• Tens of millions of women and girls around the world are employed as domestic workers in private households. They clean, cook, care for children, look after elderly family members, and perform other essential tasks for their employers. Despite their important role, they are among the most exploited and abused workers in the world. They often work 14 to 18 hours a day, seven days a week, for wages far below the minimum wage. They may be locked within their workplace and subject to physical and sexual violence. Children and migrant domestic workers are often the most vulnerable.

    A new international treaty – the Domestic Workers Convention – was adopted in June 2011, providing the first global standards to protect domestic workers.

  • Domestic workers in downtown Lima, Peru demonstrate to demand labor protections, June 15, 2012. The placards (L-R) read, “We all have the same dignity and rights” and “We demand the ratification of the 189 ILO Convention.”
    The founding of a global federation of domestic workers is a sign of the growing strength of the movement, and a key moment to assess progress for workers long excluded from basic labor protections. There are an estimated 53 million domestic workers worldwide – the majority of whom are women and girls, and many of whom are migrants.


  • Abuse and Exploitation of Female Migrant Domestic Workers in the United Arab Emirates
  • Abuses against Migrant Domestic Workers in the UK
  • Domestic Workers’ Movements and Global Advances for Labor Reform

Domestic Workers

  • Jan 29, 2015
    The UAE authorities in 2014 aggressively restricted the rights of freedom of expression, association, and assembly, cracking down on dissidents and anyone considered a threat to national security, Human Rights Watch said today in its World Report 2015. The authorities also failed to investigate credible allegations that security forces arbitrarily detained and tortured dissidents.
  • Dec 18, 2014
    The kafala visa-sponsorship system that is widely, though not uniformly, used across the Gulf bars most migrant domestic workers from moving to a new job before their original contract ends without their employer’s consent, trapping many in abusive situations. The kafala combined with inadequate labor law protections, create conditions ripe for exploitation and abuse of domestic workers.
  • Nov 24, 2014
  • Nov 23, 2014
    Labor ministers from Gulf and Asian countries meeting on November 26 and 27, 2014, should improve labor law protection, reform abusive immigration policies, and increase dialogue with trade unions and nongovernmental groups, 90 human rights organizations and unions said today.
  • Nov 17, 2014
    The United Kingdom House of Lords should amend a draft law on “modern slavery” to include protections from abuse for migrant domestic workers. The upper chamber of the UK parliament is scheduled to begin its review of the bill on November 17, 2014.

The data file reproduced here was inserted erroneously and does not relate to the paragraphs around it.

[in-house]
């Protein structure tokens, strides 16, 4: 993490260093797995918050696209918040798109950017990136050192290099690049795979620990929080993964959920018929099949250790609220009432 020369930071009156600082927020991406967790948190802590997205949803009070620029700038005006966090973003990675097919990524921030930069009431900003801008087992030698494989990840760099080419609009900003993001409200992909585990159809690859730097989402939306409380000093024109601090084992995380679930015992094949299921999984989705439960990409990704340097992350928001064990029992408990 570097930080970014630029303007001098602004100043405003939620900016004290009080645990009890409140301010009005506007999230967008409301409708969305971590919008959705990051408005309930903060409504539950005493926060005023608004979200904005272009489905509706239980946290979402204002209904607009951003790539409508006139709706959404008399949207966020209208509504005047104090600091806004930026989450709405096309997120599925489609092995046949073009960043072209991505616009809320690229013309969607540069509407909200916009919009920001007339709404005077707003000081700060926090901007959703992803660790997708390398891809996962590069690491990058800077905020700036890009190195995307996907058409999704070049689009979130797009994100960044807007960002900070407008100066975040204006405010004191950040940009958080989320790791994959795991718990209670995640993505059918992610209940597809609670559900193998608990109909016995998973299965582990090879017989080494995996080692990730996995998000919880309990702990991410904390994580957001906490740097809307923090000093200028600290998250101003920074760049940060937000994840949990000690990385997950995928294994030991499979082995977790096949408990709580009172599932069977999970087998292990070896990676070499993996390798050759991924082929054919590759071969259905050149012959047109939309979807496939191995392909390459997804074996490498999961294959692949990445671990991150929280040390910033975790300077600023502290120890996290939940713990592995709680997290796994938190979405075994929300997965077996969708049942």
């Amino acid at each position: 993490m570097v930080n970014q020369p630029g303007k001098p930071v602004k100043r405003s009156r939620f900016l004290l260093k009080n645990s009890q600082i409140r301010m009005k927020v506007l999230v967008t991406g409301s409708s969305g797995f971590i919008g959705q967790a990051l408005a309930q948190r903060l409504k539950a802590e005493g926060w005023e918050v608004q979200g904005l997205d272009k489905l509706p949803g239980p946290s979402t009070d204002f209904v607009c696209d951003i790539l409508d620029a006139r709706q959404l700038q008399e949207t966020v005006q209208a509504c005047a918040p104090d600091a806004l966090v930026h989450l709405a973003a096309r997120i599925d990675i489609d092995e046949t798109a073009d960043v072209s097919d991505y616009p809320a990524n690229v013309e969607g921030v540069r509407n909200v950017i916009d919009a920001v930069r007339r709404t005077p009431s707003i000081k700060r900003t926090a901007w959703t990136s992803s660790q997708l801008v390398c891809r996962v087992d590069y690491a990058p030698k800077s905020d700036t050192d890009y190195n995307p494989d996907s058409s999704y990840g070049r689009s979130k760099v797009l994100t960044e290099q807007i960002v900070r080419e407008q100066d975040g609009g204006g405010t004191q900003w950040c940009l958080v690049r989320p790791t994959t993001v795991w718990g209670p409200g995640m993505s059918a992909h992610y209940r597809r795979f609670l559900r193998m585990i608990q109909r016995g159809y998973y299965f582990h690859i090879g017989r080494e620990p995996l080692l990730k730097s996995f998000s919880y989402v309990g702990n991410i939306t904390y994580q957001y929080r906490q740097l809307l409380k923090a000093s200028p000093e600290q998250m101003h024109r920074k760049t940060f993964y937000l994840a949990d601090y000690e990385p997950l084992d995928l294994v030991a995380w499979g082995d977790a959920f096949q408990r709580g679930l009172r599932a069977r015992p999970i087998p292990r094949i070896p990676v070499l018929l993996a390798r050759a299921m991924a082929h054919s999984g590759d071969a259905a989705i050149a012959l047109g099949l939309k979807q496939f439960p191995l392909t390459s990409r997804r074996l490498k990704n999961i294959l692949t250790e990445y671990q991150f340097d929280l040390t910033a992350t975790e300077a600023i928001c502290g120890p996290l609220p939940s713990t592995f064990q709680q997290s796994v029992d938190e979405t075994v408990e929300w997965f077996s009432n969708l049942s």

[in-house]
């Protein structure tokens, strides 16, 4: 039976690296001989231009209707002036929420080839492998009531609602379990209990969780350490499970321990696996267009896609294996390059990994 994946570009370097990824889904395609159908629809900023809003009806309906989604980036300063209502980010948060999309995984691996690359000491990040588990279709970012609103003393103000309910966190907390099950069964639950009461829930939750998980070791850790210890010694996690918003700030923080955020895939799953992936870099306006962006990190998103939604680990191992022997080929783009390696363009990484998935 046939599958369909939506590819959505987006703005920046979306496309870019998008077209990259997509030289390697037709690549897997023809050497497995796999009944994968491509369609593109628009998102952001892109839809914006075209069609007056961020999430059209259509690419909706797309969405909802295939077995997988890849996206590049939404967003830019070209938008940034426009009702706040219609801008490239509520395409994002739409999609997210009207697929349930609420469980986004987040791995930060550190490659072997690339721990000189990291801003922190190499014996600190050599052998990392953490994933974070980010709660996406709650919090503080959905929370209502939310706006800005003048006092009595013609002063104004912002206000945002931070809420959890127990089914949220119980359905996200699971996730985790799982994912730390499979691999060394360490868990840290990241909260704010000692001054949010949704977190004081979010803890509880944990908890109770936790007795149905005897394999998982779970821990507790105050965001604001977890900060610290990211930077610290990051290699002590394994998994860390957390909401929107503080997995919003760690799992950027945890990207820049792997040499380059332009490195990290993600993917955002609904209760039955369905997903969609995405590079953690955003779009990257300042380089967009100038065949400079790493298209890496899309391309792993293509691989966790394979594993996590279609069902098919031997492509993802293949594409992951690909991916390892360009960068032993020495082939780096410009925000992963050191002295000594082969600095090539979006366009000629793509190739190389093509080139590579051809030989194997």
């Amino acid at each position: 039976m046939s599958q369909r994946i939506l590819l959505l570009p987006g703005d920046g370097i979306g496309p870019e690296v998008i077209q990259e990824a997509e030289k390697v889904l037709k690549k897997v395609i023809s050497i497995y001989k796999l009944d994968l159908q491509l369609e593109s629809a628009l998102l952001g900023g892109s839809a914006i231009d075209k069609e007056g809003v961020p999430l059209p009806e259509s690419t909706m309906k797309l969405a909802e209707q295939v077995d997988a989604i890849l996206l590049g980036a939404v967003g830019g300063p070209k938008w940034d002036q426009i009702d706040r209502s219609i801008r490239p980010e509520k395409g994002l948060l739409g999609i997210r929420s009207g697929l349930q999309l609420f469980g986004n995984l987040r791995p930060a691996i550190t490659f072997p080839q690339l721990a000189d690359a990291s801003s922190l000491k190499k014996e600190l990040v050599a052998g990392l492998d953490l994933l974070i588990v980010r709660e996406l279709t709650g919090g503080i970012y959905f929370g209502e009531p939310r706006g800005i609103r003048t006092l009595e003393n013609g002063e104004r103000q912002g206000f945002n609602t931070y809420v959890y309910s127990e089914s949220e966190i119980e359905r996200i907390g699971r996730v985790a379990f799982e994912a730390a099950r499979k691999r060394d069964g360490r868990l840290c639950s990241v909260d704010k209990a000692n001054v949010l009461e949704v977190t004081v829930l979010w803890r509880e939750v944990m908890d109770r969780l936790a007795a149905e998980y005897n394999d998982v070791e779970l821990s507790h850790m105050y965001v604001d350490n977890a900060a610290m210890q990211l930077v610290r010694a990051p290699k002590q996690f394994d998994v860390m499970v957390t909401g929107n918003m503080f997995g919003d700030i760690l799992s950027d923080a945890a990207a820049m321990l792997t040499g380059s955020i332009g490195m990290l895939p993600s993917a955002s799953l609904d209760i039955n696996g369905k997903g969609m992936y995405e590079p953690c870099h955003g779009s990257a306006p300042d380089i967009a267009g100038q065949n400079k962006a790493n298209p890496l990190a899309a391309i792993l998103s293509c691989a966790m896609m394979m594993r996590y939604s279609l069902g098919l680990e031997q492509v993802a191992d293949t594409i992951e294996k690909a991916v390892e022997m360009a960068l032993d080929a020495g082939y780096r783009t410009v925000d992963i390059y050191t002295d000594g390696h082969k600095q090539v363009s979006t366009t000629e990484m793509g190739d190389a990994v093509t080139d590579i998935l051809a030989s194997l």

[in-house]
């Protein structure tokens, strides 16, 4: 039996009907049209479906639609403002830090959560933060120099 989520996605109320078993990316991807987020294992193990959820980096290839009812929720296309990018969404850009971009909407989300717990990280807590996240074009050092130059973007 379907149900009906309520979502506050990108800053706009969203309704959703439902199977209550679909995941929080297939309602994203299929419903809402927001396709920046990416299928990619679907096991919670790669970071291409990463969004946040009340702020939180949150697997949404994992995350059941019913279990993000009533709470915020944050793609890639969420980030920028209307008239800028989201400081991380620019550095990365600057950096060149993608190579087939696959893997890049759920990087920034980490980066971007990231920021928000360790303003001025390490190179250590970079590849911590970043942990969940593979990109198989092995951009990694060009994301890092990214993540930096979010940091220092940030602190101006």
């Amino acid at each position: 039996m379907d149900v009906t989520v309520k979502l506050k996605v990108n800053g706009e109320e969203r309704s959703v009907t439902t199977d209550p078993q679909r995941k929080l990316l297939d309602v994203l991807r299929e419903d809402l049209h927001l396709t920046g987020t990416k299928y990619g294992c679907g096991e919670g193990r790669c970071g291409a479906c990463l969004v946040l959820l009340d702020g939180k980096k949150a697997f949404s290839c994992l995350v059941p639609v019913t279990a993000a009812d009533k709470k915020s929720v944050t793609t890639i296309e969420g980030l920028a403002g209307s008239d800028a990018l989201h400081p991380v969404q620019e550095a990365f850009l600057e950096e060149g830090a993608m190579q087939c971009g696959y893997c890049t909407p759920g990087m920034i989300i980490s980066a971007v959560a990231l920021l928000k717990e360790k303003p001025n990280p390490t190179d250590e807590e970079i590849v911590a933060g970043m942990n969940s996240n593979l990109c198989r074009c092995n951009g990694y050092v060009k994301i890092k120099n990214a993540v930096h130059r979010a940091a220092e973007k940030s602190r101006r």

• Nov 6, 2014
    Sex trafficking gets a lot of attention, as it should. It’s a horrific crime. But trafficking in forced labor is also a grave abuse that has even more victims.
  • Oct 30, 2014
    In Geneva over the next two weeks, the United Arab Emirates (UAE) will play an influential role on the Governing Body of the International Labour Organisation (ILO). Yet Human Rights Watch (HRW) has documented how within the UAE migrant domestic workers are exploited by employers and recruiters, while government policies create conditions which foster abuse and forced labour.
  • Oct 24, 2014
    In December 2012, Sadiyah A. (her real name is withheld for her security) migrated from the Philippines to the United Arab Emirates to work as a babysitter. One year later, she sat before me in Abu Dhabi telling me that the job turned out to be no golden opportunity.
  • Oct 23, 2014
    Almost 150,000 female domestic workers are employed in the UAE. Most are Asian, but increasing numbers are from East Africa. While some find employers who treat them well and pay them on time, major gaps in the UAE’s labour laws and restrictive immigration policies — coupled with unethical recruitment in home countries — foster an environment that is ripe for exploitation and abuse.
  • Oct 23, 2014
    “I decided to travel abroad for work to build a house,” Tahira told me. With few options for work in her village in Subang district, West Java, the 28-year-old migrated to the United Arab Emirates in 2012 to become a domestic worker. She had high hopes of making enough money there to support her husband and young son at home in Indonesia. But her dream quickly became a nightmare.